Help For Heartache

By Jennifer Miele
Chief Communications Officer/Managing Director for Evangelization

Never in her wildest dreams did Dariia Savenko think she would find herself in a refugee camp, sheltering her children from a thunderous downpour with a single poncho. The 37-year-old mother of two fled her home shortly after the Russians invaded Ukraine in February 2022. She left behind the beautiful of city of Dnipro, Ukraine’s powerhouse of banking and trade comparable to the size of Philadelphia.

“It was very scary and unexpected for Ukrainian people,” Savenko said. “We did not believe our closest neighbors would attack.”

Ukraine used to be part of the Soviet Union but declared independence in the early 1990s. Russia wants to turn back the clock, and once again rule Ukraine. Two years after the initial invasion that stunned the world, Russia’s military continues to throw everything it has at Savenko’s hometown.

Artillery and attack drones have destroyed entire city blocks. The invaders steal everything that survives the bombings, loading up clothes and furniture on military vehicles to ship back to Russia. They even take the lightbulbs.

The only thing left behind after major battles are tripwires, designed to explode and kill any  Ukrainian who returns home. More than 300,000 people have been killed, equivalent to the population of the city of Pittsburgh.

Savenko and her children, Zaryna, 13, and Zlata, 9, are among the 10 million Ukrainians who have fled the country. With limited access to her assets and almost no knowledge of English, she first found refuge with family members in New Jersey.

“It was difficult to find a job and a school for my children because of the language,” Savenko said. “We wanted to start a new life, but we were not sure exactly how to do it.”

Savenko and other Ukrainian refugees like Andrii Babak saw posts on Facebook about the Diocese of Greensburg Ukrainian Relocation Project, administered by Catholic Charities. The program offers rental and utility assistance, ESL classes, and job training placement, as well as spiritual and mental health support.

“I had my own transportation company in Ukraine with three trucks and three trailers,” Babak said. “I had to sell it all and leave for the United States to try and find safety.”

Savenko, Babak and others visited the Diocese of Greensburg in July 2023. Business and community partners

like General Carbide and the Economic Growth Connection of Westmoreland County were there to greet them, alongside Catholic Charities.

“As we were preparing our Christian outreach for the Ukrainians, we were simultaneously approached by community and business leaders who told us they would help sustain our mission by providing employment opportunities and even on-site job interviews when individuals come to visit,” said Bishop Larry J. Kulick.

Business leaders like Mona Pappafava Ray, President and CEO of General Carbide, are eager for a chance to help.

“Not only is this a charitable outreach, but it is also a way to connect individuals who want to work with the many opportunities available in Westmoreland County,’” Pappafava Ray said. “The labor shortage in this area is no secret. We are excited about the opportunity, even on a small scale, to have an influx of potential candidates.”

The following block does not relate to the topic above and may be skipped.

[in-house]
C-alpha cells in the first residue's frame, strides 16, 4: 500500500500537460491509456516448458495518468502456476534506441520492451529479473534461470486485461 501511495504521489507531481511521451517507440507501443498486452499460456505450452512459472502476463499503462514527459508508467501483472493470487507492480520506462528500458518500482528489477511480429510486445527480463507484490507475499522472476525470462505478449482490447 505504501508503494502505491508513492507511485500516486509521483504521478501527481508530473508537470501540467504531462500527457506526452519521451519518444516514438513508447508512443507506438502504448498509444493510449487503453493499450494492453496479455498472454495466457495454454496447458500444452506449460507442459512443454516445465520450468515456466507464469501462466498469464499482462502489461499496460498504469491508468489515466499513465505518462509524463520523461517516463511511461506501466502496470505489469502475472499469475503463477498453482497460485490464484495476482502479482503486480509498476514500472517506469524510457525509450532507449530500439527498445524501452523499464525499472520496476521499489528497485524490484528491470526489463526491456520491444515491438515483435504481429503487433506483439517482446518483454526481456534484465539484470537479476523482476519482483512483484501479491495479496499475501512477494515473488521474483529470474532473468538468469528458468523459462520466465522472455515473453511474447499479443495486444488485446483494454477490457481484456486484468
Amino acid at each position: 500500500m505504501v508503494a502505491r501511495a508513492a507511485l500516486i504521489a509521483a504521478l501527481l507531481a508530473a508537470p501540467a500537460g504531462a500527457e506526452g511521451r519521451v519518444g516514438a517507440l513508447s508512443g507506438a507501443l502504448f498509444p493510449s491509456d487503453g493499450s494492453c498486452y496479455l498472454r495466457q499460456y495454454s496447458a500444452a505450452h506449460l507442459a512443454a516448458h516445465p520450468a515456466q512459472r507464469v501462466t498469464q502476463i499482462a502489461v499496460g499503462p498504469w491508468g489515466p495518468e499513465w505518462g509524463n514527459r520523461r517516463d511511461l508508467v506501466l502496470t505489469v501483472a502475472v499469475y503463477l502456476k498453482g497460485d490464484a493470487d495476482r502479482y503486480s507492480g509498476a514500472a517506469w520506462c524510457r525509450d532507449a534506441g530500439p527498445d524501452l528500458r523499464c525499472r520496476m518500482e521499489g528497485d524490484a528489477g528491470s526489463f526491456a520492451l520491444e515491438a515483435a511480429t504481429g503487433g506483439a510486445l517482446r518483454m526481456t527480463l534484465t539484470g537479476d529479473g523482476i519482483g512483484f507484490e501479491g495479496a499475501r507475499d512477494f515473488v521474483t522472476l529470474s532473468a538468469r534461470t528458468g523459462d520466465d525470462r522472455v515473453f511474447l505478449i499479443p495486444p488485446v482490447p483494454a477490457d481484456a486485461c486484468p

The Pappafava-Ray Foundation has committed more than $100,000 to the project in 2024, and led a Christmas brigade for the refugees, supplying and delivering gifts to each family.

“I am so thankful that the community of Western Pennsylvania provides this kind of support to Ukrainians,” said Father Oleh Seremchuk, Ukrainian Relocation Coordinator for Catholic Charities. He is also Pastor of St. John the Baptist Byzantine Catholic Church in Scottdale and St. Nicholas Byzantine Catholic Church in Perryopolis.

Father Seremchuk, a native of Ukraine, is leading efforts to bring more families to the area.

“These people have lost everything they know and must start again. They want to work, but they need an opportunity to do that,” he said.

The Economic Growth Connection recognized immediately that the existing Ukrainian population in Western

Pennsylvania could be a gateway to the next wave of Ukrainian immigration. Western Pennsylvania is home to the fourth largest Ukrainian population in the United States.

“There’s no doubt, this could help us to build a connection for many of the businesses in our community,” said Jim Smith, President and CEO of the Economic Growth Connection, a private, nonprofit economic development corporation. “I’ve had employers tell me that they are ready and willing to hire individuals who may not necessarily have all the requisite skills but are willing to be trained. Having more diverse channels and a wider reach for recruiting talent is a responsive strategy and one we will hope will work.”

Babak and Savenko were paired with employers within weeks of coming to Greensburg. They were overwhelmed by the Christmas brigade, and months later, are still beaming from the love and charity they have received.

“Many talented individuals have had to flee Ukraine and are pursuing opportunities elsewhere around the country, and there are no shortages of opportunities in Westmoreland County. Hopefully, the business community can take an active role in the multitude of opportunities here,” said Melaney Hegyes, Managing Director of Catholic Charities of the Diocese of Greensburg.

“If you or your organization would like to support this Catholic Charities initiative, online donations are being accepted at”


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